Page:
Friday 25 September 2015
You’ve done all the hard work and commissioned the perfect design. Now you just need to work out the best way to get it printed and you’re done. It’s surprising how many people think about design and print as two separate processes, but they are, in fact, almost inextricably linked.
The two main commercial printing methods in use are offset lithography and digital. But what is the difference, and how should you choose which to use? I caught up with Matt Taylor, Managing Director of Colour Options in York to get his expert technical viewpoint on this perennial question.
MT: We run an HP Indigo Digital Press, and a range of different sized litho presses which we use depending on press suitability for the job – using the larger presses for bigger numbers of pages for brochure work and the smaller format press for stationery.
MT: Litho is a well-established printing method and the process is standardised across the industry. The same cannot be said of digital printing, where presses vary massively using a wide variety of technologies depending upon the manufacturer. At Colour Options we run an HP Indigo press, which is capable of very high quality printing.
Both litho and digital printing (on the HP Indigo) use an offset process where the image is transferred to the paper via a rubber blanket.
The difference between the two processes is that litho printing uses aluminium plates, whereas the HP Indigo uses a combination of photo imaging plates and electrophography. This means that whilst litho presses will reproduce the same image over and over, digital presses can vary the image on each sheet.
The ink used is completely different for each process. The HP Indigo uses a liquid electro ink. Some lower end digital machines use powder-based toners which are applied in much thicker layers to the sheet, which produces cruder results.
MT: The digital we print is very close to litho in quality, so generally it is quite difficult to tell the difference.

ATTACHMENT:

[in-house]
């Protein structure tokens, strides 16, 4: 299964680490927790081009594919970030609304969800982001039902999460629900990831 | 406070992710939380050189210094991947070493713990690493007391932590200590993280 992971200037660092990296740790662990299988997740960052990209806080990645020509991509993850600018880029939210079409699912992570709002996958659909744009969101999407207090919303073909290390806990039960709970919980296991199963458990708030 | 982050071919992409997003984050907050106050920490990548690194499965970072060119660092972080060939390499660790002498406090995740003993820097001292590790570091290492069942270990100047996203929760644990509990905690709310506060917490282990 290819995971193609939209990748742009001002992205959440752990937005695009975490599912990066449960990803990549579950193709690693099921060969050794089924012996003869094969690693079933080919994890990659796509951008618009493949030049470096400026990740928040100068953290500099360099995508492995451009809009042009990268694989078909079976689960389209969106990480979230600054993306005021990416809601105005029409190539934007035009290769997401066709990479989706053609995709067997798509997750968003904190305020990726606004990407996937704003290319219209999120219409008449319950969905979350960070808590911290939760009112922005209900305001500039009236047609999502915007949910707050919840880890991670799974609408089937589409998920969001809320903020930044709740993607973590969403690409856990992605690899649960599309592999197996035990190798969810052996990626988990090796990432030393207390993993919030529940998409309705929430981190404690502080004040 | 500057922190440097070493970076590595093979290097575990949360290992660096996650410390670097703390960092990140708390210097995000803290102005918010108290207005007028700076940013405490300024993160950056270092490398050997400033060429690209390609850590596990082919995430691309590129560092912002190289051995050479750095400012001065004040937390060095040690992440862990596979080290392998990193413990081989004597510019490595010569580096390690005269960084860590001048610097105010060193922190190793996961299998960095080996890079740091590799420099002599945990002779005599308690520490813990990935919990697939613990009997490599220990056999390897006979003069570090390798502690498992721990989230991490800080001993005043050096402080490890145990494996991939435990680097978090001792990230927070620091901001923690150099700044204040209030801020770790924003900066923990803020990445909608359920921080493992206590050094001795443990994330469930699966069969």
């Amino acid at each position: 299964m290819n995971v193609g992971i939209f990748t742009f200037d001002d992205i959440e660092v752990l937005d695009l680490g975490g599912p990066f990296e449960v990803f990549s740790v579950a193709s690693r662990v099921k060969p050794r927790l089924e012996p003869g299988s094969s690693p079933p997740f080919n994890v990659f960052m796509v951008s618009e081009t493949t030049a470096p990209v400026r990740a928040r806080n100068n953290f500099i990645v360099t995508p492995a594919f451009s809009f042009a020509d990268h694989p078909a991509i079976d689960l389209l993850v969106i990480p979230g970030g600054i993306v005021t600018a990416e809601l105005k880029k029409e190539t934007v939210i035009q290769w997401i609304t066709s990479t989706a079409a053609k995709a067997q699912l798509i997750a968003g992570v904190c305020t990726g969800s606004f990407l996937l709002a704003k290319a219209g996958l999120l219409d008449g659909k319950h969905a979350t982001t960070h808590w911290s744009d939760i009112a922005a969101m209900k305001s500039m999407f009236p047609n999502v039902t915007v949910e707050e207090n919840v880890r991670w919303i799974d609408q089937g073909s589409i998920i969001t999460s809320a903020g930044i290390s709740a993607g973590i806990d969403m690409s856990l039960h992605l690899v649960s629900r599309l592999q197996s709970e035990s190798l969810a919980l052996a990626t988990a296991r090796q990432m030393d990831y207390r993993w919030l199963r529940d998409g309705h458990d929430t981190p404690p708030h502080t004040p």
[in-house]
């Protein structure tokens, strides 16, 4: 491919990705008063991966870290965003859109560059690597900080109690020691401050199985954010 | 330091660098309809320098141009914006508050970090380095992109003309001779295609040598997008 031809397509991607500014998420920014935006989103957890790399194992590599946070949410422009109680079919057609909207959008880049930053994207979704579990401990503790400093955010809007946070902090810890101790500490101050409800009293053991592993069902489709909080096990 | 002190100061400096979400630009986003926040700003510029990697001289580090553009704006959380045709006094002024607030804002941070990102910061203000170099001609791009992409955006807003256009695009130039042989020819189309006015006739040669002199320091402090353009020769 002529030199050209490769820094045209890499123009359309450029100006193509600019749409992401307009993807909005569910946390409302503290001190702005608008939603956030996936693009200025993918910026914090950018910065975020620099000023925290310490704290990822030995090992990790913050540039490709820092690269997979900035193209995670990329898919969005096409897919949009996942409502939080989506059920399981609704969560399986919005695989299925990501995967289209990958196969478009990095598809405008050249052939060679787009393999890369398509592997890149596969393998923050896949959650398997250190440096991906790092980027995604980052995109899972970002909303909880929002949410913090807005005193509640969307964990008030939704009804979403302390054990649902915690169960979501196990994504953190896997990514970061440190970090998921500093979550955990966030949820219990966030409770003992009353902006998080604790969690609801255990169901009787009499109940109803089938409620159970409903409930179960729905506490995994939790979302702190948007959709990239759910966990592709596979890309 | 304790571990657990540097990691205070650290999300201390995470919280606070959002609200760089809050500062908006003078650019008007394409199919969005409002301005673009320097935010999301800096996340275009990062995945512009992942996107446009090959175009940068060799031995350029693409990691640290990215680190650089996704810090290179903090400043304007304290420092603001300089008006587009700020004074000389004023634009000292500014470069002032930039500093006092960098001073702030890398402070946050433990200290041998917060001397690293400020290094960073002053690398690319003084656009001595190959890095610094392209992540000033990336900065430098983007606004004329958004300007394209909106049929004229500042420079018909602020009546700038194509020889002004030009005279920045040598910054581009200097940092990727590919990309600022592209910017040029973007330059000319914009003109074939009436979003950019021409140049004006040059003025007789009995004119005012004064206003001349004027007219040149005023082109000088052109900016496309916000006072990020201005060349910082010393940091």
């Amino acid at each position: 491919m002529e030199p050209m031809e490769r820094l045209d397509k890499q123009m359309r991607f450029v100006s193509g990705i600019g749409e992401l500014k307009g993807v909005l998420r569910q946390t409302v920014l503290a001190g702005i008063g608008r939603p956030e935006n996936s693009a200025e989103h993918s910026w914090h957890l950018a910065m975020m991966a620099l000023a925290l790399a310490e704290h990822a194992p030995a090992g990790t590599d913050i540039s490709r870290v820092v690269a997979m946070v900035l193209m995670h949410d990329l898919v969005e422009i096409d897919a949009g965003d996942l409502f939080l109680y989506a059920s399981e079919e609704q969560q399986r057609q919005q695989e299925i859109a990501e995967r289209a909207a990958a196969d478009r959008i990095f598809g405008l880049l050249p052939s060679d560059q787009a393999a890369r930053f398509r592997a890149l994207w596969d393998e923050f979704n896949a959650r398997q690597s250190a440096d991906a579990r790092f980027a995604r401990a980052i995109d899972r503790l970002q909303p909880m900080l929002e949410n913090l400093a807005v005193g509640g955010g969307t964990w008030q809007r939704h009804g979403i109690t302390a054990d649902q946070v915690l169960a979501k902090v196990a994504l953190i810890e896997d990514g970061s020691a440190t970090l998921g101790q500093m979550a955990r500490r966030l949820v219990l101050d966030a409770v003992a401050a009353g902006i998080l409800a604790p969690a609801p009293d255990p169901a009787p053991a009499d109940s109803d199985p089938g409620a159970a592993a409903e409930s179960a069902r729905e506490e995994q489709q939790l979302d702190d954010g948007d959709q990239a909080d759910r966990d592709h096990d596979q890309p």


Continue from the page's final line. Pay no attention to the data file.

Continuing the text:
When printing large areas of solid colour on a digital press there can be some banding that appears. However, depending up on the press used, litho printing can also have issues with roller stripes and ghosting. Ghosting is where feint copies of the printed image appear on other parts of the page. It can be caused by a number of technical reasons.
MT: Not any more but the quality of digital printing can vary a lot depending on the printing equipment. Digital printing is also now able to handle Pantone, metallic, and white inks, so the range of design options is wider than it ever used to be.
MT: Digital presses have the unique ability to vary the image on each sheet using variable data. This can be used to make every sheet different, which has a wide variety of uses, such as personalised print.
MT: HP Indigo digital printing produces extremely good colour onto uncoated stocks whereas litho can be quite dull due to the ink being absorbed into the paper. Digital printing also dries straight away so it can be finished quicker. This is particularly relevant when printing on uncoated stocks. Digital presses can now cope with a wide variety of different sorts of paper, but some of them will require priming with an invisible sapphire coating prior to printing in order to make them receptive to the inks.
MT: Choose your print provider wisely if you are looking to match quality between short runs printed on a digital press, and longer runs which are printed on a litho press. You also need to bear in mind that litho turnaround times are generally longer because of plate-making, make-ready, and additional ink drying time needed, so you’ll need to allow more time for your job to be produced.
Digital printing has a more constant ‘cost per copy’ throughout a job since it does not use so many materials and time setting up the job on press. Cost per copy on a litho press starts high because of the set up costs and materials involved in producing plates, but this gradually drops until the cost is little more than that of the paper and ink being used. The result of this is that digital print is often more cost-effective on shorter runs, and litho is often better when print runs are longer. The exact crossover point will depend upon the equipment that is being used by your printer, so it’s a good idea to ask for quotes based on both methods if you are unsure.
Some jobs could be printed in either way, but most of the time there are aspects of the specification of a job which mean that one process is better suited to your job than another. So, the best time to start thinking about which printing method you are going to use is before you start designing!
Colour Options is an independent printing company in York which began operating in 1995. They offer a first class service in both litho and digital printing, along with a wide range of finishing options.
Hello! I’m Sarah, an independent typographic designer, helping businesses to communicate their unique selling points through printed marketing and communications.
I’ve been sharing my knowledge about design, typography, marketing, branding and printing since 2014. I hope you enjoy reading my blog.